When PAGA was signed into law by then-Gov. Arnold Schwarzenegger, California was strapped for cash and the Attorney General’s Office had too few resources to adequately review every claim brought by disgruntled employees. The law was intended to shift some enforcement of labor code regulations to the private sector. It was also seen as a revenue source for the state.
When a business is found to have committed a labor code violation, PAGA calls for a $100 fine for each employee affected by the violation. If an alleged offense continued through multiple pay periods, the fine jumps to $200 an employee for each period until the matter was resolved.
At that rate, PSC, an $80 million-in-revenue business, could have faced fines of up to $20.7 million.
PAGA requires that 75 percent of the proceeds – after attorneys’ fees – from a verdict in favor of plaintiffs be paid to the state’s Industrial Relations Department. The balance would be distributed among affected employees.
Indeed, the state has benefited from the law, collecting at least $26.7 million in PAGA penalties over the last decade, according to statistics from the department. (The state’s Labor Workforce and Development Agency was the recipient of PAGA proceeds until March.)
But that number could potentially be far higher.
Loopholes in the law have opened the door for bigger personal payouts but less money delivered to the government, said employment litigator Keith Jacoby, a shareholder at Century City office of Littler Mendelson. Oftentimes, the state sees a mere 1 percent of a settlement.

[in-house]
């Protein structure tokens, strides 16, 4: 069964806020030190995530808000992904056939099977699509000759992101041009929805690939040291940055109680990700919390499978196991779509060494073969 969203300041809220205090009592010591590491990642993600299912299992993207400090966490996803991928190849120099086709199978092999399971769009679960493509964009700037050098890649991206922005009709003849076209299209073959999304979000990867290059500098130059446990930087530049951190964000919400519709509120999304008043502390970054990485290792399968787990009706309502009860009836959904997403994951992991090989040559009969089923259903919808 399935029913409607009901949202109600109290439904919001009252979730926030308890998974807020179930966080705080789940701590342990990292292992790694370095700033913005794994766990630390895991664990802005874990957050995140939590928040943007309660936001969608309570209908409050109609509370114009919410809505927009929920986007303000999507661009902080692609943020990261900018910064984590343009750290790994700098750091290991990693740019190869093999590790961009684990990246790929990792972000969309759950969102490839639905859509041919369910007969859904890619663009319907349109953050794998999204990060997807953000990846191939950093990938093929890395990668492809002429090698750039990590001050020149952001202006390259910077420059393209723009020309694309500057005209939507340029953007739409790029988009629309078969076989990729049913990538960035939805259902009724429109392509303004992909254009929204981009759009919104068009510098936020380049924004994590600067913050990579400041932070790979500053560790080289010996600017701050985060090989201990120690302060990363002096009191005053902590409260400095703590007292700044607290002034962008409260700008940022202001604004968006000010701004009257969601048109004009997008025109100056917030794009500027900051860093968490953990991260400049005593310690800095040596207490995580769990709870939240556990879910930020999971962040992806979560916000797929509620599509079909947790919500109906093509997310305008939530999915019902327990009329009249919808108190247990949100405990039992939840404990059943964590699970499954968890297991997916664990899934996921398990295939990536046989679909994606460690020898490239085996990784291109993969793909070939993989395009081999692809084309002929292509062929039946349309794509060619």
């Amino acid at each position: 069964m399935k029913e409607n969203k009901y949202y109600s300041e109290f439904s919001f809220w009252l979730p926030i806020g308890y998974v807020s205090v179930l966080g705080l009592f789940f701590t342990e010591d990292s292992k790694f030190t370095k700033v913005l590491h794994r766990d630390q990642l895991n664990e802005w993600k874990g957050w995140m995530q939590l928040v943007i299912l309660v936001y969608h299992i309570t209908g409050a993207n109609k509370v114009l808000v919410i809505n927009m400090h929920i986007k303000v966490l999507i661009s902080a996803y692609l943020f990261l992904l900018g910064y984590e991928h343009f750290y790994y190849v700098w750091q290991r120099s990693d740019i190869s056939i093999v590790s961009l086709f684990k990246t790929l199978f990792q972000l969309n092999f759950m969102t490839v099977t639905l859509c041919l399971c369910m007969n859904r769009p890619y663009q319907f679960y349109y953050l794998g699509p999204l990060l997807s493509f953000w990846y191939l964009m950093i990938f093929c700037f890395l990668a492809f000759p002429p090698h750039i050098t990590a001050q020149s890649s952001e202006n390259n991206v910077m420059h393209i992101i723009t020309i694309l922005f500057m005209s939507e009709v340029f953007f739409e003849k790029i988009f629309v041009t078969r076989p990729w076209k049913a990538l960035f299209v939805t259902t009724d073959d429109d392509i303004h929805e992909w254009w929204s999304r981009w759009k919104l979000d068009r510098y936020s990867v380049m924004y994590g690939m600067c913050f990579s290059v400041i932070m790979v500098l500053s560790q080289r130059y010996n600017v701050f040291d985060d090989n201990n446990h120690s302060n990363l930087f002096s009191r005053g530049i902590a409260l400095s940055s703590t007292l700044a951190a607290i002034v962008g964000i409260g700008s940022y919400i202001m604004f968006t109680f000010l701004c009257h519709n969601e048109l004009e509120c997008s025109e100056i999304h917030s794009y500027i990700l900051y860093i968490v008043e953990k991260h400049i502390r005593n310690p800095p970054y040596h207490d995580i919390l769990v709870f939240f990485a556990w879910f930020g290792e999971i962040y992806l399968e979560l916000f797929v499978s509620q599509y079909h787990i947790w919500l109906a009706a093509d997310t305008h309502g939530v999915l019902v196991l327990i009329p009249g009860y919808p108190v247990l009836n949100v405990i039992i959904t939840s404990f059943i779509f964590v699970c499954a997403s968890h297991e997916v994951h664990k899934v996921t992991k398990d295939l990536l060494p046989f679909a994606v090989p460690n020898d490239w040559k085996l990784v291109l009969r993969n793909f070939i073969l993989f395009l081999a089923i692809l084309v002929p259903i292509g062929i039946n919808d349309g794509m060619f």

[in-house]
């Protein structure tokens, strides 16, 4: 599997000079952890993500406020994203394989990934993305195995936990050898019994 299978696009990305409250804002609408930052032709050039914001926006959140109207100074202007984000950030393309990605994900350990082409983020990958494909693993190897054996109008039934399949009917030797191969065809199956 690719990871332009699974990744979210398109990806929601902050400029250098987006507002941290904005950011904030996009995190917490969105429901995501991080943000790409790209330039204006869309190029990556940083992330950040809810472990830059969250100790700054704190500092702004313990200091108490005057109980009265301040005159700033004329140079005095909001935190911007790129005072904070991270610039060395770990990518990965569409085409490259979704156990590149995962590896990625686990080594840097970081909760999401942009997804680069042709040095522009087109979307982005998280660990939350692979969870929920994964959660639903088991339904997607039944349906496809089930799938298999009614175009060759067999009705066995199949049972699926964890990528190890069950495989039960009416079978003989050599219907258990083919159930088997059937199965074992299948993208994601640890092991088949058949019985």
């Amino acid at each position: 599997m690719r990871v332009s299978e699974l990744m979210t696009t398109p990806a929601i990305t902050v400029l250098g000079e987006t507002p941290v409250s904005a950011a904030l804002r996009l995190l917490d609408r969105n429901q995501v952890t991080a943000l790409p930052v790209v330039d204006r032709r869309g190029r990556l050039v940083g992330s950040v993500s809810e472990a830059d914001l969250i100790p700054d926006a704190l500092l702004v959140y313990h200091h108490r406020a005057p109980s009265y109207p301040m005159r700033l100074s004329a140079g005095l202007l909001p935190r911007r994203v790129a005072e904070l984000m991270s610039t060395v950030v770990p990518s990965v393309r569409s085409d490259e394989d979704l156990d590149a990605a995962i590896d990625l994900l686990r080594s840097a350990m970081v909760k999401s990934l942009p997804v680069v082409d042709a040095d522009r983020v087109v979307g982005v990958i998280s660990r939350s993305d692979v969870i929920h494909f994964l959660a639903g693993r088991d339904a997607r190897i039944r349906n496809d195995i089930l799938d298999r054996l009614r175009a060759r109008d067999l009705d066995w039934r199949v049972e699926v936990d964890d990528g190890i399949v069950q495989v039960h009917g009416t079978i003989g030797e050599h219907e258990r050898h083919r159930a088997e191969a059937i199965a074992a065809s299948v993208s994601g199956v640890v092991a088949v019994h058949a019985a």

Should a complaint, for instance, allege violations of other laws in addition to those covered by PAGA, plaintiffs’ attorneys will fight to allocate the majority of the payout to fall under statutes that don’t require payments to the government.
In the case against PSC, for example, California collected just under $45,000, roughly 9 percent of the $475,000 settlement.
“Almost all of the money goes to those other claims,” Jacoby said. “The court wants to see the money go to the employees, so there usually isn’t much jockeying around when it comes to PAGA.”
Plaintiffs’ attorneys, Sulzer said, see the opportunity to cash in and often take advantage of PAGA.
“Most of these cases are attorney driven,” Sulzer said, “not someone who’s trying to vindicate their rights. From a business standpoint, there’s no question it’s been abused.”
Calls to attorneys who represented plaintiffs in the PSC matter and other lawyers who frequently represent plaintiffs in PAGA cases were not returned.
Likewise, representatives of PSC did not want to talk.
Regardless of the size of a business, no employer is exempt from PAGA claims. In the last few weeks alone, L.A.’s Frida Restaurant Americana – which owns Mexican eateries in Beverly Hills and Westwood – and Commerce wholesale grocery chain Smart & Final Stores Inc. were slapped with PAGA complaints. Smart & Final, which operates 188 stores and has nearly 2,500 employees, was dragged into its own PAGA battle after a former employee filed a lawsuit last month in L.A. Superior Court.
Brian Holloway accused Smart & Final of a dozen labor code violations, including failing to reimburse him for meal and rest periods he allegedly wasn’t given, not compensating him for overtime and providing inaccurate wage statements.
Representatives of Smart & Final declined to comment.
Under PAGA rules, Holloway could receive compensation on behalf of himself and “current or former employees affected by the labor code violations alleged.”
As a result, Holloway’s claim could potentially extend to hundreds of employees and, depending on the frequency of the alleged violations, run into the millions of dollars.
While Jacoby, who isn’t involved in the case, said he has seen a number of large corporations face penalties that top $1 million, Superior Court judges often reduce fines to limit harm to employers. In some instances, he said, a judge has lowered penalties by 80 percent.